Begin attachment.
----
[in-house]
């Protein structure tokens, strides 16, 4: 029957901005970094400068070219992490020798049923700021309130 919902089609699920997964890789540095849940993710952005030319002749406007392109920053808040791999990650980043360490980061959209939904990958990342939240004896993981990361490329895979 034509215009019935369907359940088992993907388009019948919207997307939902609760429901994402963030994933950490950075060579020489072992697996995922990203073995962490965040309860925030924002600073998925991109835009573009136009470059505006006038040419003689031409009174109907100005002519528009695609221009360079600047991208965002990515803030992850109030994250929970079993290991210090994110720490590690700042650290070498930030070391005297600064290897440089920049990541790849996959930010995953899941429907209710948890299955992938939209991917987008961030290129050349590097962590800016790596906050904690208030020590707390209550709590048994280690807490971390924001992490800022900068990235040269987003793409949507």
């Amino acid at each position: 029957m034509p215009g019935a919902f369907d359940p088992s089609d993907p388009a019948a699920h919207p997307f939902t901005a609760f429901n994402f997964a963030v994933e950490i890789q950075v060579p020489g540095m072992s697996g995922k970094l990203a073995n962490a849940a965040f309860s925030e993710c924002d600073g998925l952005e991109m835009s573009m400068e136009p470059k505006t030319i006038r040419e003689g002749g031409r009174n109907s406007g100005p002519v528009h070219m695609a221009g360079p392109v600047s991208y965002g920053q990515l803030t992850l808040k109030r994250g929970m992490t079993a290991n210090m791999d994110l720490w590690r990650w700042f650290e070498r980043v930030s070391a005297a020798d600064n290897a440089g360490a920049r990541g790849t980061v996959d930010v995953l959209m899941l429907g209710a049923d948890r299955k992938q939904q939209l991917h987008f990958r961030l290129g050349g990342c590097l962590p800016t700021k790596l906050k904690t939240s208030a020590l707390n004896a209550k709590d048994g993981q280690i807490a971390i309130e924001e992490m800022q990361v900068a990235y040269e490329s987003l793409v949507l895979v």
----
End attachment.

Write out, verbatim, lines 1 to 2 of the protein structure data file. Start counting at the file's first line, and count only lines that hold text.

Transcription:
[in-house]
């Protein structure tokens, strides 16, 4: 029957901005970094400068070219992490020798049923700021309130 919902089609699920997964890789540095849940993710952005030319002749406007392109920053808040791999990650980043360490980061959209939904990958990342939240004896993981990361490329895979 034509215009019935369907359940088992993907388009019948919207997307939902609760429901994402963030994933950490950075060579020489072992697996995922990203073995962490965040309860925030924002600073998925991109835009573009136009470059505006006038040419003689031409009174109907100005002519528009695609221009360079600047991208965002990515803030992850109030994250929970079993290991210090994110720490590690700042650290070498930030070391005297600064290897440089920049990541790849996959930010995953899941429907209710948890299955992938939209991917987008961030290129050349590097962590800016790596906050904690208030020590707390209550709590048994280690807490971390924001992490800022900068990235040269987003793409949507």